You might have noticed that a lot of jumpers seem to use the figure-eight noseband as opposed to a regular cavesson or a regular cavesson with a flash.
There are several reasons why a rider might choose this type of noseband over another. Sometimes it is used simply because it is popular and riders like the look of it. More often, it serves a genuine purpose that a regular cavesson does not provide.
The figure-eight noseband is similar to the flash noseband in that both keep the horse's mouth from opening too wide. This can be very handy on course when your horse gets strong and you need to keep him from going too far in evading you. The figure-eight noseband goes one step further and also keeps the horse from crossing its jaw because the top of the noseband is fastened much higher up on the face.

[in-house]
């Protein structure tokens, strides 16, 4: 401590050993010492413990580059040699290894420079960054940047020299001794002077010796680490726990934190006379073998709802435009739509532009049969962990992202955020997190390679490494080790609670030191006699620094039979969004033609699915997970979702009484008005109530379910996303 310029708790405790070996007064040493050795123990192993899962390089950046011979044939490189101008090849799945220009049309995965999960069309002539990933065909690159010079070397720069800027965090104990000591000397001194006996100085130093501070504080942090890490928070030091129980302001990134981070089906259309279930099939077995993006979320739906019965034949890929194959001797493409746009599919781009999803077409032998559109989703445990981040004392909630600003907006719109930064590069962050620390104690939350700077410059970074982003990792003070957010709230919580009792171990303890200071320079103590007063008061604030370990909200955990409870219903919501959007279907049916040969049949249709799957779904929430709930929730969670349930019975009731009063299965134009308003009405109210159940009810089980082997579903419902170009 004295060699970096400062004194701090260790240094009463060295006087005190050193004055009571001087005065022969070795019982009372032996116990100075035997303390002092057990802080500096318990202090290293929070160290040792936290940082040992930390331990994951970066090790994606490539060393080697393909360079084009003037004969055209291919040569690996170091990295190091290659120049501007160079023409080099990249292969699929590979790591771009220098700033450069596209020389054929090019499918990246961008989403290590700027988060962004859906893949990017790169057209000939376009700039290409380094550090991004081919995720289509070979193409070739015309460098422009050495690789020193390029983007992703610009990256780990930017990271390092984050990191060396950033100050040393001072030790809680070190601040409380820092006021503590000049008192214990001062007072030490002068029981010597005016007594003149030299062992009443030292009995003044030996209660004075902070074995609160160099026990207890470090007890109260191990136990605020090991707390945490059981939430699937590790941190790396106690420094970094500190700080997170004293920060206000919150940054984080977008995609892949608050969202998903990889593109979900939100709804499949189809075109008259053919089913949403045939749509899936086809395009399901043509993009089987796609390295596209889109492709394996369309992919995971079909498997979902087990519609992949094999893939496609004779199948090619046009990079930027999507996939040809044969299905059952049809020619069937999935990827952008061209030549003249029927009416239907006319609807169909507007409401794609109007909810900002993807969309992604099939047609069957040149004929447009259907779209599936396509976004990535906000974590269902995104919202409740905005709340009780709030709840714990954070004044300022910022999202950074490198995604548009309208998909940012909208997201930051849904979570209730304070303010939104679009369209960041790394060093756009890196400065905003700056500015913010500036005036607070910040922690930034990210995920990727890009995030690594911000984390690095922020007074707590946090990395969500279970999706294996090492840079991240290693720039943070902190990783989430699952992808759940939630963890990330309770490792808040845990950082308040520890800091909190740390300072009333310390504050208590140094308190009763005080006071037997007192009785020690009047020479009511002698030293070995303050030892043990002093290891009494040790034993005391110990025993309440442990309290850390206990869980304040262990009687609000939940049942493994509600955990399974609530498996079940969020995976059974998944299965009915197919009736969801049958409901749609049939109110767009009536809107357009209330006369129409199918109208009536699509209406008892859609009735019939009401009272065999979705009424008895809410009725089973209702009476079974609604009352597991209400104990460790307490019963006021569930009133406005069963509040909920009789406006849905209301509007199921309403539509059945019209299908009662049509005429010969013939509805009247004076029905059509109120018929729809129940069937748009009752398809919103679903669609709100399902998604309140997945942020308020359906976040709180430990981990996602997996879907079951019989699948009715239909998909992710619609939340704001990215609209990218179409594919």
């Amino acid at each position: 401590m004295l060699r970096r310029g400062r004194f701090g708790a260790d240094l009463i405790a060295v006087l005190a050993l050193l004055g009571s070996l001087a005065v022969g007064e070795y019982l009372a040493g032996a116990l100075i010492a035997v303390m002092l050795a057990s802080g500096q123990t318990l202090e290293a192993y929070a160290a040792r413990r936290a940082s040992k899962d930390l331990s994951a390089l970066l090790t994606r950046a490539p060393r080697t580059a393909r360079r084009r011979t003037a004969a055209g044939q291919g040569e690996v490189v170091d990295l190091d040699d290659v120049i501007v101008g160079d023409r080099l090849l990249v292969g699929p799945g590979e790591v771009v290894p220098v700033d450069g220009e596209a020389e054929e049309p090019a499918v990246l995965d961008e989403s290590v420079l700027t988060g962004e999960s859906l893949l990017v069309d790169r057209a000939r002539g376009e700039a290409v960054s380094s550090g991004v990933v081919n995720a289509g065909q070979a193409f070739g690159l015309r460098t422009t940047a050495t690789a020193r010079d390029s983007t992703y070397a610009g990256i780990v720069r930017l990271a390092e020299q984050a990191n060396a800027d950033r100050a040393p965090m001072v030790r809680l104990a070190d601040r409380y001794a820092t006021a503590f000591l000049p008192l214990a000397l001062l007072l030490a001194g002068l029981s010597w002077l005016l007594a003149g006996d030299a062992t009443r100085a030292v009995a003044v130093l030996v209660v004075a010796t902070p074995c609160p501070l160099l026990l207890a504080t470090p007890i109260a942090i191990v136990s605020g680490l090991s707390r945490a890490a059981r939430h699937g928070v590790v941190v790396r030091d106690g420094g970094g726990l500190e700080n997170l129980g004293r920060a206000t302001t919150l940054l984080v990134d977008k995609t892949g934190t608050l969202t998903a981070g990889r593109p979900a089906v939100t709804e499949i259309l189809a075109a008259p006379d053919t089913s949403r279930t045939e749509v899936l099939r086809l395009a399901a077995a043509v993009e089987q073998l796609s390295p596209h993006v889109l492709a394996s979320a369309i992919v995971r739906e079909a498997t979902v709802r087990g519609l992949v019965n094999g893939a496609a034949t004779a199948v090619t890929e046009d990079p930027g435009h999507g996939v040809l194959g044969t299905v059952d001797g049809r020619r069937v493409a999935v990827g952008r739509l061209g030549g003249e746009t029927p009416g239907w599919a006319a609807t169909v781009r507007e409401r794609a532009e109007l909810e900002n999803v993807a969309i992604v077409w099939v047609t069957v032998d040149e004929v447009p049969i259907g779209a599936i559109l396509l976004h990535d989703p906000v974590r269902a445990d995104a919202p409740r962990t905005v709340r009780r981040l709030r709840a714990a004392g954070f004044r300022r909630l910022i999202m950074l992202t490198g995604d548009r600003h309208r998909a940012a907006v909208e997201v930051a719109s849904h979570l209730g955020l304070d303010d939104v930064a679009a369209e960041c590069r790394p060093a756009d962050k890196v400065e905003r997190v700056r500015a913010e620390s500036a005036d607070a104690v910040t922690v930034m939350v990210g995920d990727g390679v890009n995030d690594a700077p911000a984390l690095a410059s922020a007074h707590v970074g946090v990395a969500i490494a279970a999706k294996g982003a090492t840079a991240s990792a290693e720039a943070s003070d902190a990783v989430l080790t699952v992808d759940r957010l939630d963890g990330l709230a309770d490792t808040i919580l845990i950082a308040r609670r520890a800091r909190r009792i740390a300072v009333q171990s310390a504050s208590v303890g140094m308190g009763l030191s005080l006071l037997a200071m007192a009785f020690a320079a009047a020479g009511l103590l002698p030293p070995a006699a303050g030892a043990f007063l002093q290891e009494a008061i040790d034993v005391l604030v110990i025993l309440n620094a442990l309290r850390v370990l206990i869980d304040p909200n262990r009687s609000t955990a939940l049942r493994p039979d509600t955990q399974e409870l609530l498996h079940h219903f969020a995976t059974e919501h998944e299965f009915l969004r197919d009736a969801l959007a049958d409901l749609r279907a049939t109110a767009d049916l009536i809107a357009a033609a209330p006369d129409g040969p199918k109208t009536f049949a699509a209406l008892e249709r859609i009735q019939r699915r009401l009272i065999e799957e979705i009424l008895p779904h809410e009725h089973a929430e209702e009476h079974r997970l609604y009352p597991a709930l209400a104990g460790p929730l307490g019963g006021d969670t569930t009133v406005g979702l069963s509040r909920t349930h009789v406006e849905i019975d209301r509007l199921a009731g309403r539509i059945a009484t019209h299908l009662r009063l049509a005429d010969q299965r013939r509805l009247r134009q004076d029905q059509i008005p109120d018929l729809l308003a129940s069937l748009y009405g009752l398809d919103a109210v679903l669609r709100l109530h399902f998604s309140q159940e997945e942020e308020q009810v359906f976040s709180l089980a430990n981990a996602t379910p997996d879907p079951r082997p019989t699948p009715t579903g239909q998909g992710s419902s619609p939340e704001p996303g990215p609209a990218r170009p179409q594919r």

The figure-eight has an advantage over the flash because it allows the horse to breathe more freely. A tightly fastened flash noseband can often restrict breathing if the horse flares its nostrils while working hard. Because the figure-eight crosses much higher than a flash would attach, it leaves room for the nostrils to expand. One downside of the figure-eight is that if you plan on using a standing martingale (allowed in some low jumper classes), you will need a regular cavesson to attach it to.
From personal experience, I have found several horses to actually prefer the figure-eight over a flash noseband or even just a regular cavesson. I can only imagine that this is because the figure-eight doesn't really squeeze around any teeth since the higher strap passes over a padded section of the jaw and the lower strap passes over the interdental space. A regular cavesson, on the other hand, passes directly over the premolars.